Monthly Archives: November 2010

thankful . . .

. . . for friends and family, for fresh air and frogs, for cool, foggy mornings on the river and warm, sunny afternoons, for aunts and uncles and cousins and grandparents and the fact that it really doesn’t matter if you forget to load all your hanging clothes into the car before leaving town.


pre-K Thanksgiving

First there was a little singing and dancing as the kids showed off their nursery rhyme skills. Did you know there is a correlation between early awareness of nursery rhymes and later reading ability? I had no idea – but the kids were awfully cute . . .

Then on to the main event – a Thanksgiving potluck feast! My contribution was the bundt cake shown below. A food photographer I am not, but trust me when I say it was pretty darn yummy. Pumpkin, ginger, apple, cranberry and maple flavors all mingling together in a moist not too too sweet cake. If you want the recipe, it is posted here.

Now we are off to Alabama for more feasting! Happy Thanksgiving everyone!!

No more training wheels!

For years now, our bicycle fanatic friend has been telling us that it was time to get Fletcher off his training wheels – and not only was it time but it would be easy to do. He had, he claimed, a fool-proof system. Easy for him to say, not so easy for us to believe. We aren’t exactly the most athletic family . . .

But today we finally gave it a shot. The first step is to remove both the training wheels and the pedals. 15 minutes of coasting and learning to balance . . .

Then pedals back on, and viola!

Amazing. I still can’t get over how easy it was! If you are interested, there is more information here.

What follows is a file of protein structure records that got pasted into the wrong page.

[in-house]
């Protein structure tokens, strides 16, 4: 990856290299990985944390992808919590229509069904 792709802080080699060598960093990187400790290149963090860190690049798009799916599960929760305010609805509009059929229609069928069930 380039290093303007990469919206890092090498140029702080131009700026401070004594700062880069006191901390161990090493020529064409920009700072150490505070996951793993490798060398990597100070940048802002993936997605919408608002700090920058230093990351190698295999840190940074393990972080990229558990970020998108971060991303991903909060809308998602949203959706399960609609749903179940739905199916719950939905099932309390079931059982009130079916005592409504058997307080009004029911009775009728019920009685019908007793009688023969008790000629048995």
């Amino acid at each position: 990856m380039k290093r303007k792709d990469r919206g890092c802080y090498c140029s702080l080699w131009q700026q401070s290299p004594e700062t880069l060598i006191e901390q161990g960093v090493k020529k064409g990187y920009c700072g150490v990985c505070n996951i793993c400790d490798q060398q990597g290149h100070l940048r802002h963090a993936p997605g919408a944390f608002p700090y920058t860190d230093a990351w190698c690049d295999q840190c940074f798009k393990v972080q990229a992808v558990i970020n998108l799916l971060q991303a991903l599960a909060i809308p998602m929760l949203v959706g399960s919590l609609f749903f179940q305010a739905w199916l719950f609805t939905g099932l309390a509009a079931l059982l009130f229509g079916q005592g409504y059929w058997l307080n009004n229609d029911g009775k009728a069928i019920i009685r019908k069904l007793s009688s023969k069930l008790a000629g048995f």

Rethinking Christmas

I love Christmas. I love the decorations, the baking, the parties, the carols. But I’m starting to rethink the gift giving part of it a bit. The thing is, while my children, like all children, want every toy and game they see . . . they don’t really need any of them. They don’t really need anything, except maybe pajamas and socks that aren’t 2 sizes too small. Most of the time they don’t even actually play with toys. We play board games or card games as a family sometimes. Lola has her doll Loosa that she plays with a lot, and her art supplies. Fletcher has his Legos. And they both have their imaginations.

Do we really need to buy them toys?

Fletcher has been asking for a Nintendo DS so he can get the Pokemon game several of his friends have. We have said no. When school started this year, we instituted at no weekday tv or video game policy – and it has gone shockingly well. Most of the time they don’t even think to ask about screen time on the weekends! So why would we want to mess that up by introducing another screen into the house? I was secretly worried that we would be the only family with a no DS policy, but I’ve talked to several other mothers recently who have made the same decision – I think it is a good one.

Without the screen time, my kids play outside. They make up their own games. They run around and get dirty and use their imaginations and find new ways of entertaining themselves. And when they can’t go out, they have the Legos and the art supplies to make their own games indoors. I honestly can’t figure out anything else they need. And the real question here is, should I really be trying this hard to come up with things to buy for them?

I want them to have packages to open on Christmas morning . . . but we are definitely going to keep it simple. There probably won’t be a “big” gift from Santa this year, unless it is this drum kit Lola and I are coveting . .